But as we say in Zen, everything changes; and in higher education, change is often rapid. Grant left for a job in Florida. Lily McNair, who had succeeded Devorah as Provost and had become a great friend, serving on the board of our charter network, left to become President of Tuskegee University. The chaplain had changed twice. The Annual multifaith morning was dropped from the calendar. Devorah’s vision, having survived her departure, was finally losing momentum. And then Richard announced his retirement. The building which had served exclusively as a multifaith center was being repurposed. As we sat in silence, loud arguments coming from the meeting in the next room reflected the change in atmosphere. It was apparently time again for our Zen group to move on.


“Where do we go now?” I wondered. One step ahead of the eviction notice, we moved our Tuesday evening group to one of our schools. As we began offering meditation for staff at our schools, and adding a second, weekly sitting opportunity to accommodate differing staff schedules, I wondered if Bernie’s vision of explicitly multifaith practice would take root in our schools?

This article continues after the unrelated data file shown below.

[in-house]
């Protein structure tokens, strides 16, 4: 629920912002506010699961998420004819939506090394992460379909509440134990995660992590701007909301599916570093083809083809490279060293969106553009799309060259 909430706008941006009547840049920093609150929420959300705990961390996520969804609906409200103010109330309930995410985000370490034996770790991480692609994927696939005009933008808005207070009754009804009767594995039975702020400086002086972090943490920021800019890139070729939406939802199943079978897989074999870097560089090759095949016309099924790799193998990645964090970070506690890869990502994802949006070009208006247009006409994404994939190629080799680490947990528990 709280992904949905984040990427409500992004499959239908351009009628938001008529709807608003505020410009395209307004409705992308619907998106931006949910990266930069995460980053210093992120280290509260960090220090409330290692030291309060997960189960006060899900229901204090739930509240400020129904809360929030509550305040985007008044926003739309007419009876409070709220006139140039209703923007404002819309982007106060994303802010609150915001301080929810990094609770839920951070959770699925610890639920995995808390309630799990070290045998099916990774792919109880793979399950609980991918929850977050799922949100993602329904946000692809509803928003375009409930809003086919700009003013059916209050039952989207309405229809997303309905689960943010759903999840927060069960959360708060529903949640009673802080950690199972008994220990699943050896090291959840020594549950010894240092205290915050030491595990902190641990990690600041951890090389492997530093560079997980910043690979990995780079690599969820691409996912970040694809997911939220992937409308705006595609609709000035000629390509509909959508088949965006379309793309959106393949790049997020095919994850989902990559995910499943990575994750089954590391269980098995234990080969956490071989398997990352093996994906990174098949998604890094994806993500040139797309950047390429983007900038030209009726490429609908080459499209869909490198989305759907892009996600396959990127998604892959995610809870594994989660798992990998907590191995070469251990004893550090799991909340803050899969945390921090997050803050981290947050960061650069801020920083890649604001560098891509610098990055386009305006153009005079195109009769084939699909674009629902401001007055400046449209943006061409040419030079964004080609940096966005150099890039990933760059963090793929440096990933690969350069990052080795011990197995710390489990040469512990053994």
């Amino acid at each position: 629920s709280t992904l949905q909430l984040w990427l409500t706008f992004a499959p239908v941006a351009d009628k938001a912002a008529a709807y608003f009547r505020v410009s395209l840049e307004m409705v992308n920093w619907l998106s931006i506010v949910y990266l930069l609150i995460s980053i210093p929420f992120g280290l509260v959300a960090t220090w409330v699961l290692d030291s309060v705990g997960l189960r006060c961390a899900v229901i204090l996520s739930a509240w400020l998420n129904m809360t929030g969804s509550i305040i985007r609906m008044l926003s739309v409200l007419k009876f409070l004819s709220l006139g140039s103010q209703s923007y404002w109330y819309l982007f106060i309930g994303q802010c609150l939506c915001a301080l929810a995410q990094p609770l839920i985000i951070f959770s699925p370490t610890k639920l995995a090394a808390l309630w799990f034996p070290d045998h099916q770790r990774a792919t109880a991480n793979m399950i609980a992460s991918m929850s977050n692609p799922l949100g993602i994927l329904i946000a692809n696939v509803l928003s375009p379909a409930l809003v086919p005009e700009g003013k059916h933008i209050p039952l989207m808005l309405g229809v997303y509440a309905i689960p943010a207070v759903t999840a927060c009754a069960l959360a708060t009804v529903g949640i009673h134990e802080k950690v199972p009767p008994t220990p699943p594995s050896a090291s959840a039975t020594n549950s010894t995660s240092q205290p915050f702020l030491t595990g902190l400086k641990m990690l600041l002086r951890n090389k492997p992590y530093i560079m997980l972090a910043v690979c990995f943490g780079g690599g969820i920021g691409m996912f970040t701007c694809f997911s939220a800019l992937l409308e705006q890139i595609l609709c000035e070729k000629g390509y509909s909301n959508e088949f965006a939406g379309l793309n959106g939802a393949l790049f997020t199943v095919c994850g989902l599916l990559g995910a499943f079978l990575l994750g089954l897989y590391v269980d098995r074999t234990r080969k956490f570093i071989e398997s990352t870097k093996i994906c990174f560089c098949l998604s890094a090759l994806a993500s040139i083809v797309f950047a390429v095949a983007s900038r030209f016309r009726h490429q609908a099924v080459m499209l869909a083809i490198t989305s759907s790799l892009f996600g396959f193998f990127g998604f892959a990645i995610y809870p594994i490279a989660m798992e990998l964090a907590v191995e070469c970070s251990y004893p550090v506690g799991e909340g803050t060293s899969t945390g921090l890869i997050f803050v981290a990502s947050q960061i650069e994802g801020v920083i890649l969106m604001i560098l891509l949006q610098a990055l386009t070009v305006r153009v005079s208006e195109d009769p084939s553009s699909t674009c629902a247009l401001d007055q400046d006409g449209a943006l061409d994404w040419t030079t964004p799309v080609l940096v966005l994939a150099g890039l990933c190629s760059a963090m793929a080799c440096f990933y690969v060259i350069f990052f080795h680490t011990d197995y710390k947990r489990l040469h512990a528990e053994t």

Our schools were committed to embracing diversity, but the ethos of public education rests largely on the denial of religious diversity. In my growing up, we spent most of the Fall music classes learning the songs we would sing at the Christmas Assembly. Channukah songs were always included. There was an electric menorah in the school lobby alongside the Christmas tree.


We had a Christmas vacation and an Easter vacation. In the name of a new political correctness, we now have a Holiday vacation and a Spring vacation. Religious diversity was always uncomfortable, but it was at least visible. Today, while there is more visibility given to racial diversity, religious diversity is barely mentioned.


Barely a year after we moved our sitting group to Zoom from Wagner to ICS, our multifaith experiment ended. The COVID pandemic closed all school buildings, and we moved our sitting group to Zoom. Only two faculty members came with us.


The multifaith journey is not without bumps. Where will it lead next?